Let’s say you hire a cousin/friend/family member to be your virtual assistant.  She works from home, but is required to come to your team meetings each week, you pay her hourly and she follows the workflows that you have set up in your business – it would be likely found that she is an employee.  Alternatively, if you hire a company that provides Virtual Assistance support, you pay them a monthly retainer and they bring their expertise into the role, they design systems with you and enhance your business. And they do this for others as well.  See the difference? I am not saying that you would definitely win if contested, or that you can’t have standing meetings with your team, but you can clearly see the difference between the two situations.  

If you are an accounting firm who hires a web designer, which is outside of the services that the company provides, vs an accounting firm who hires a freelance bookkeeper to provide bookkeeping services as part of their work with their clients.  If this bookkeeper is fed work by the firm, paid hourly and has to report in to their manager, again – likely an employee. 


The law provides for 7 exemptions to the three-prong test, and you can go read the full list in the bill, but the one that will impact our clients is “a bona fide business to business contracting relationship” or essentially – when a business hires another business.  

Like in the example above – if your company contracts with another business who provides VA services to you, this helps to establish that they are a contractor, not an employee.  Be sure that your agreement with them is with your company hiring their company (which it should anyway) but to prove this it’s even more important.  

So, is the answer to only hire other businesses?  Sort Of.  (Don’t you love it when accountants and lawyers answer maybe?)

One of the differences with AB5 versus the Federal and previous state tests is that just because it’s a business to business relationship doesn’t necessarily mean you are in the clear.  Like in the VA example above, just having your cousin form an LLC and still just work for you under your control, bill you hourly, attend your team meetings and be micromanaged by you – it’s possible she could still be found to be an employee. So when I say to hire another business, I don’t mean just make your ‘should be employees’ form an LLC, but that you should actually hire other businesses.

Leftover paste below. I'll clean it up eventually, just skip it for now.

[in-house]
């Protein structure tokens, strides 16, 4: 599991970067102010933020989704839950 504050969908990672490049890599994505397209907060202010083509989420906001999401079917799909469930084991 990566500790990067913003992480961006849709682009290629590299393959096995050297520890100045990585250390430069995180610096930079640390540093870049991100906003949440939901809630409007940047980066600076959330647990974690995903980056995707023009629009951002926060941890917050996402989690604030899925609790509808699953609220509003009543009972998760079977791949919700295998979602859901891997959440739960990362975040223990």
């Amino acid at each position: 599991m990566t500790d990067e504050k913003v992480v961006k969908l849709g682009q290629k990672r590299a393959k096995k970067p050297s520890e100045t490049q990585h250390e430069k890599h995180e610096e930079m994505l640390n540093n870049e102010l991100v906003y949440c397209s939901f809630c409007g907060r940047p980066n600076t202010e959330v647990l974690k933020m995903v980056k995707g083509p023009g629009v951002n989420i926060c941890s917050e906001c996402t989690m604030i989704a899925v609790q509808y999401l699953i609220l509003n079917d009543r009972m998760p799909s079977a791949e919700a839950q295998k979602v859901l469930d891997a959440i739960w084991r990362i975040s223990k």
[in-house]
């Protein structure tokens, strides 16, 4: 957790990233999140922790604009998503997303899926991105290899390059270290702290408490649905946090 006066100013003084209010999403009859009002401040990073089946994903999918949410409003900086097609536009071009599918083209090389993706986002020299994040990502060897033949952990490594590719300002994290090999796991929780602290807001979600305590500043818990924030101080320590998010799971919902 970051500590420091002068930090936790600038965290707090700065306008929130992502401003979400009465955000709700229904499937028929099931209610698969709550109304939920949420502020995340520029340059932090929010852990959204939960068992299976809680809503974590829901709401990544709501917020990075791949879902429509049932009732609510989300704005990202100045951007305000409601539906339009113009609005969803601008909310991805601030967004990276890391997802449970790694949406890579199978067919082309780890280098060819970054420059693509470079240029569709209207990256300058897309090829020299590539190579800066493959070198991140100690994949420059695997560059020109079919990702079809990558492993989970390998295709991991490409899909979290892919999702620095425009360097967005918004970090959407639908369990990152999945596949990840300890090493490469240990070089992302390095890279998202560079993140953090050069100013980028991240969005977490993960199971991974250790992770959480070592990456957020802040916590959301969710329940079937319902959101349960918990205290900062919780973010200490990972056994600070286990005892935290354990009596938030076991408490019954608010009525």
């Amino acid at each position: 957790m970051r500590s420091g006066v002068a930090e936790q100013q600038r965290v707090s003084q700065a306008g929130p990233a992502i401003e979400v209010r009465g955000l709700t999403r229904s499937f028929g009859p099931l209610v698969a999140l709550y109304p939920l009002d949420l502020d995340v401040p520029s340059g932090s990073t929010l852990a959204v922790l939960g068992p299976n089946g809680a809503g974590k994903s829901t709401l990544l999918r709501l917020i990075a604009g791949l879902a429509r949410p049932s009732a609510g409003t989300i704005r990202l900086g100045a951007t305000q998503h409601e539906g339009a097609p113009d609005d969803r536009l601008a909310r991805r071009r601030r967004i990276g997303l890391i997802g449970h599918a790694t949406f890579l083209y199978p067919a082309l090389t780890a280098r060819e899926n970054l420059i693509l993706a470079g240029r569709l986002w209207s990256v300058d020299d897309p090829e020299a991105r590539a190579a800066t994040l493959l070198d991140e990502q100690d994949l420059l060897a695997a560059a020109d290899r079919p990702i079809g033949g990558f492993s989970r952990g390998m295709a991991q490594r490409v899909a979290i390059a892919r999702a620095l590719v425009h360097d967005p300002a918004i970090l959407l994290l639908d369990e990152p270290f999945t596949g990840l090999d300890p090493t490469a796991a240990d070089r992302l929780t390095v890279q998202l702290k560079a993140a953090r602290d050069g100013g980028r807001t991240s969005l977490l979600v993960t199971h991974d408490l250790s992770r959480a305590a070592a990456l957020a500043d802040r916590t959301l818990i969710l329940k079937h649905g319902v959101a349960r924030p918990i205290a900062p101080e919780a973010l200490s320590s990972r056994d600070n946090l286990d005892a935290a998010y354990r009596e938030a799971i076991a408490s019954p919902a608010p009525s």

Your team will need to speak to their own advisors in terms of what type of business they should create and what the fees will be for doing that, but if it truly is a business to business relationship it’s a great way to give you another reason to be exempt from AB5.  

For a super-easy way to create an LLC, refer your team to Amanda at CorpNet (ABeren at corpnet dot com), they are our go-to experts for all things corporate structure & compliance.  She will let them know about all of the options available and the applicable costs. And – tell them that Empowered Profit sent you and they will give you their VIP service at a discounted rate.     


  1. Make a list of all of your team members.  Review the list to see if any of them are based in CA. 
  2. For all of the CA impacted workers, review your relationship with them.  Are they a business relationship, or do you feel they could fall under the employee category based on the info above?
  3. Keep notes on each team member so you can prove later if questioned why you believe them to be exempt and able to be paid as a contractor.  
  4. Decide how you want to structure your relationship with them in the future:
    1. Hire them an employees
    2. Have them create an LLC/Corp (as long as they really are a business)
    3. Work with an attorney who can review your business and its structure and give you some personalized recommendations on how to make sure you are compliant.   

Need help?  We are here for you.  We can help you figure out the transition plan to take them from contractor to employee, including what you should pay them, how to structure the relationship, the impact it will have on your company profit, get your payroll all set up, and more.